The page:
February 20th, 2023
MOVIE: WHEN YOU GET TO THE FOREST
STARRING: ALICIA POWER, MARCELLA CAMPOS
DIRECTED BY: ERIC POWER
AMovieGuy.com’s RATING: 3 ½ STARS (Out of 4)
At the start of the 2022 award season, one of the talking points for director Guillermo del Toro has been to state that animation is not just a genre for children. It is a medium that is an expression of artists, storytellers, and world building that reveals great imagination. It was proven in del Toro’s version of Pinocchio that even the oldest of tales could be renewed through the wonders of animation. Picking up the baton and carrying that very sentiment is When You Get to the Forest, the newest stop-motion paper film from director Eric Power. The form of animation will be understood by those who remember the early episodes of South Park, where construction paper is moved to make characters interact, but this is much more than that. When You Get to the Forest is a gorgeous escape and a beautiful expression of a true artist at work.
It’s a relatively simple story. A woman named Dana (voiced by Alicia Power) has packed up all of her belongings, old photos, boxes of stuff, and is traveling to go camp at an old hiking trail. Through the fine details, we can notice that Dana is leaving much behind, which includes loss of family, and hoping to find herself again. When walking along the path, Dana clumsily trips off a rock and bumps her head hard, but when she comes back to her senses, she has been transported to a magical forest. She witnesses odd alien looking creatures, trees coming to life, and meets a talking cat named Lakris (Marcella Campos). What follows is spending time with Dana, adapting to her new surroundings, finding an abandoned cabin, and surviving through the seasons with her new feline friend.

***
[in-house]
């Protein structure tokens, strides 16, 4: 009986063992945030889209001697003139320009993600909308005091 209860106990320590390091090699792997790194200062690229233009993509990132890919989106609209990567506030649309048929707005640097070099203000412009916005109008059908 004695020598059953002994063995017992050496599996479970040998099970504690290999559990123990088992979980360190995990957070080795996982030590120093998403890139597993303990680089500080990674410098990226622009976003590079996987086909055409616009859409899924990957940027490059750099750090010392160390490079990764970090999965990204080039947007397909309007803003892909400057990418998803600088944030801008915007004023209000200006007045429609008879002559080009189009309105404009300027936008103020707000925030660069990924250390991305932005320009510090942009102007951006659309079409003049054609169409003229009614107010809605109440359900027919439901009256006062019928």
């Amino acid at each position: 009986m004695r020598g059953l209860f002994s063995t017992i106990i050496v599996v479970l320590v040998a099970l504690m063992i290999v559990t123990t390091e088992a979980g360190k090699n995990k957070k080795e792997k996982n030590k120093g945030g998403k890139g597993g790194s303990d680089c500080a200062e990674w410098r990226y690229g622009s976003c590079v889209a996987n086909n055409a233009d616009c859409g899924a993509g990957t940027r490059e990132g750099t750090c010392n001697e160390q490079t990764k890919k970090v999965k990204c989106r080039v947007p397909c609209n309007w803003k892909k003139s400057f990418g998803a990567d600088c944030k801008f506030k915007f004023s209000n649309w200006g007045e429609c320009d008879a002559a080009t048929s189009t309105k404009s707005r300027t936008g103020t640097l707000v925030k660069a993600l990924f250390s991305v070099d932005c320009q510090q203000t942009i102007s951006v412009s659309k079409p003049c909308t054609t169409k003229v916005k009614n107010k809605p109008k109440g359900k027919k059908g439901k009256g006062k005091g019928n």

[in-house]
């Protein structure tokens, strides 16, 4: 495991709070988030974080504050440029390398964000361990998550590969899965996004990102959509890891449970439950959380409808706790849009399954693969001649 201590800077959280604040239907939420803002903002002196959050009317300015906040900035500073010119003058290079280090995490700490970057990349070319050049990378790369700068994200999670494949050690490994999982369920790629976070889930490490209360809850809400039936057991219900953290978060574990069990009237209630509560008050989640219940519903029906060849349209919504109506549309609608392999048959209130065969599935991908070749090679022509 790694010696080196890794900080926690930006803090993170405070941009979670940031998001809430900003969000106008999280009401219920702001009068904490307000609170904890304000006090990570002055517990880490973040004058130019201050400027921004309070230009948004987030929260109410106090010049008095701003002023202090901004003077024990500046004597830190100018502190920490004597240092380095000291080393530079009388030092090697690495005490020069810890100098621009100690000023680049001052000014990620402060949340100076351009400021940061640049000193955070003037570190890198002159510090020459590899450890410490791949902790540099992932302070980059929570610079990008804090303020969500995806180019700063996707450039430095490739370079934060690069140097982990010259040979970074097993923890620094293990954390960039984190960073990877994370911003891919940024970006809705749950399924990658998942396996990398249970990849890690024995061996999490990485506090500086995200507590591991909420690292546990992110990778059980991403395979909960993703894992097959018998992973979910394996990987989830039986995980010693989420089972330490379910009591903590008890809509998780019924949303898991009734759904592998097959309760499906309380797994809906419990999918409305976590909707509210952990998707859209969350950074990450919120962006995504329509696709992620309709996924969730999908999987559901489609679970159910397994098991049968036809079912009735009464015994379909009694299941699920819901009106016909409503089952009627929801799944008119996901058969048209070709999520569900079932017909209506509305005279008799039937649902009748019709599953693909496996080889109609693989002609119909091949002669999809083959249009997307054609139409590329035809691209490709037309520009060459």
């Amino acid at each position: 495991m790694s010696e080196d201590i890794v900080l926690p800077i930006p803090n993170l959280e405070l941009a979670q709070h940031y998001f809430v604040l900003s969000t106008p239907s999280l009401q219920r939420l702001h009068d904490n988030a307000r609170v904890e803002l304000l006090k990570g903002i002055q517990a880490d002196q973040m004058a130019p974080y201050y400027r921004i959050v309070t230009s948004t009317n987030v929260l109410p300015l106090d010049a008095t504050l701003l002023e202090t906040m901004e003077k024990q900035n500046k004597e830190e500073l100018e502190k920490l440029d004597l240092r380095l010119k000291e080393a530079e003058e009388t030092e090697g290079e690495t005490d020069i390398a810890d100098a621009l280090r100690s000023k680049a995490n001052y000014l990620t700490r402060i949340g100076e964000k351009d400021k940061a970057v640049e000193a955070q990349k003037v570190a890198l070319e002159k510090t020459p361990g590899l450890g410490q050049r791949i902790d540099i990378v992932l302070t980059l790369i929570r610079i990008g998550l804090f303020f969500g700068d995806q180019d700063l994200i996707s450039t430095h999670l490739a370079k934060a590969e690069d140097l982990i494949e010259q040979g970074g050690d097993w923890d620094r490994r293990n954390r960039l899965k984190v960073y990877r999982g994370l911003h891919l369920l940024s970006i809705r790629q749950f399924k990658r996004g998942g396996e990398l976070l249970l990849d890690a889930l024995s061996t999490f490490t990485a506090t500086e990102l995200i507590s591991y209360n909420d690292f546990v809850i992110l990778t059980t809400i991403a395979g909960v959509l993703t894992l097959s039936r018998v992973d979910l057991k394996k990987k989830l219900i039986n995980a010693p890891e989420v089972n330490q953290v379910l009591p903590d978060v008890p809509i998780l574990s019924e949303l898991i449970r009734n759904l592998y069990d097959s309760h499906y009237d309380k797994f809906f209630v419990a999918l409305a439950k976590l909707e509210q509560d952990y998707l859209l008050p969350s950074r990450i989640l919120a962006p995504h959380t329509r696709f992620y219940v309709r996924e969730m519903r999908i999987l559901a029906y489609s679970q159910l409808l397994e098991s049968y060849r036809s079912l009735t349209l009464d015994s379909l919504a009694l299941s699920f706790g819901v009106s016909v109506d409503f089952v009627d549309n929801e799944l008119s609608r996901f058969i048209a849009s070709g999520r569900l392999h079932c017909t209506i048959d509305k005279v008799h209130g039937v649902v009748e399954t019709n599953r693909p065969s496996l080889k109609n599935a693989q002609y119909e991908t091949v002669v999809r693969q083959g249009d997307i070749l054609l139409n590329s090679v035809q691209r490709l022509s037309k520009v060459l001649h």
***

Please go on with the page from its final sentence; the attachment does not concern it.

From a narrative structure, Power wants us to take our time, and truly marinate in the surrounding setting. The screenplay by Andreas Petersen may sound simple, but the story is broken up in seasonal segments, allowing us to see the magic of the forest in each condition. Plus, the complexity lies in what the viewer will get out of Dana’s journey. The tone is often tranquil, with an excellent score from John Dixon, mixing a violin and country folk. Power allows When You Get to the Forest to be an experience of all the senses, from his bright colorful visuals, to music that fits perfectly to whisk us away into a fantasy.
From a comparative standpoint, the closets Power is getting to is Hayao Miyazaki films such as My Neighbor Totoro or Kiki’s Delivery Service, but ultimately this is incredibly unique. Power’s last film was a brilliant take on the zombie genre in Attack of the Demons and here he shows narrative versatility. From 2019 to now, the director has clearly honed his skills, crafting imagery that is highly detailed in the fabric of creatures, and expanding beyond what stop-motion cinema can be. When You Get to the Forest is living and breathing through the magic of paper.
It’s safe to say that there will not be another movie like When You Get to the Forest in 2023. It’s a film that does exactly what del Toro expressed in his passionate words. Although the languid pace can make the story drag in parts, it’s only out of commitment to our characters journey, something we grow along with. There’s a future of animation that looks exactly like what Eric Power has made in When You Get to the Forest. We all just need to be able to see the beauty through the trees.
WHEN YOU GET TO THE FOREST WILL BE PLAYING IN SELECT ALAMO DRAFTHOUSE THEATERS IN FEBRUARY AND MORE INFO TO FOLLOW.
3 ½ STARS
Written by: Leo Brady